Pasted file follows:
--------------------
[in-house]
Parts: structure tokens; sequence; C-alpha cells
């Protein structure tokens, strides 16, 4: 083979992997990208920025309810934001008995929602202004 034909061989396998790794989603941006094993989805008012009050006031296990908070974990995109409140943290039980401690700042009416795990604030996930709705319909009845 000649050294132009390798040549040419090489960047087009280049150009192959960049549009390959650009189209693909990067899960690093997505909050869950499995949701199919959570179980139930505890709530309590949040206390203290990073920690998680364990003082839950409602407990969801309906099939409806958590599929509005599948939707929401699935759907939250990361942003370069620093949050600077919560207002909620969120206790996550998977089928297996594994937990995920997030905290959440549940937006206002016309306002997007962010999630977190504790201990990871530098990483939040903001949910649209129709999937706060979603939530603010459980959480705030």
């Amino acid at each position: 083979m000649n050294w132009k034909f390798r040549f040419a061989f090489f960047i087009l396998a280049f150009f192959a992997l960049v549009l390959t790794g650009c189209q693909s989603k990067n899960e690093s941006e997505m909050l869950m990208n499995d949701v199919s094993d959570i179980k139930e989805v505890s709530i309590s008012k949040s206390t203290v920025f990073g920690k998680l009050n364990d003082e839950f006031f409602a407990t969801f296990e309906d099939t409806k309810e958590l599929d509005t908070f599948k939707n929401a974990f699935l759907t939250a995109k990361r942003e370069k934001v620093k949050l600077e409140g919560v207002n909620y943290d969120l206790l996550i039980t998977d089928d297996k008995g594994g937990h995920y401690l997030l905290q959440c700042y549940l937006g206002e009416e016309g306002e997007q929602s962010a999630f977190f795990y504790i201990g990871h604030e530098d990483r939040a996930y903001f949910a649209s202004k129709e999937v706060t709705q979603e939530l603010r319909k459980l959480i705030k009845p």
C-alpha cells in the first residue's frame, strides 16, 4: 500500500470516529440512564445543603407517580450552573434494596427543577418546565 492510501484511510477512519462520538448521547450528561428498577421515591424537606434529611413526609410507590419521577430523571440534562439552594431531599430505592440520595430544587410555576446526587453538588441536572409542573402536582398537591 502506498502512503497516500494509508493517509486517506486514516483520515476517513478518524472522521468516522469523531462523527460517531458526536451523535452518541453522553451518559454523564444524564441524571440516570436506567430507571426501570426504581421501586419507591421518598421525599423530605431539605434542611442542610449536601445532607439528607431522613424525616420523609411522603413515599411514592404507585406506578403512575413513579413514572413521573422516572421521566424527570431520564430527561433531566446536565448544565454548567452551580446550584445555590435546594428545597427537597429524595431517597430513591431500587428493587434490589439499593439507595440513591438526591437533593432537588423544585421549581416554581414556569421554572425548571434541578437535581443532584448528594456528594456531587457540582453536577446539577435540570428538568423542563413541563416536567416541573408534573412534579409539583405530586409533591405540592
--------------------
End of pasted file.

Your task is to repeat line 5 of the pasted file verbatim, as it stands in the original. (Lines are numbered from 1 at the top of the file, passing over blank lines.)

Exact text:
C-alpha cells in the first residue's frame, strides 16, 4: 500500500470516529440512564445543603407517580450552573434494596427543577418546565 492510501484511510477512519462520538448521547450528561428498577421515591424537606434529611413526609410507590419521577430523571440534562439552594431531599430505592440520595430544587410555576446526587453538588441536572409542573402536582398537591 502506498502512503497516500494509508493517509486517506486514516483520515476517513478518524472522521468516522469523531462523527460517531458526536451523535452518541453522553451518559454523564444524564441524571440516570436506567430507571426501570426504581421501586419507591421518598421525599423530605431539605434542611442542610449536601445532607439528607431522613424525616420523609411522603413515599411514592404507585406506578403512575413513579413514572413521573422516572421521566424527570431520564430527561433531566446536565448544565454548567452551580446550584445555590435546594428545597427537597429524595431517597430513591431500587428493587434490589439499593439507595440513591438526591437533593432537588423544585421549581416554581414556569421554572425548571434541578437535581443532584448528594456528594456531587457540582453536577446539577435540570428538568423542563413541563416536567416541573408534573412534579409539583405530586409533591405540592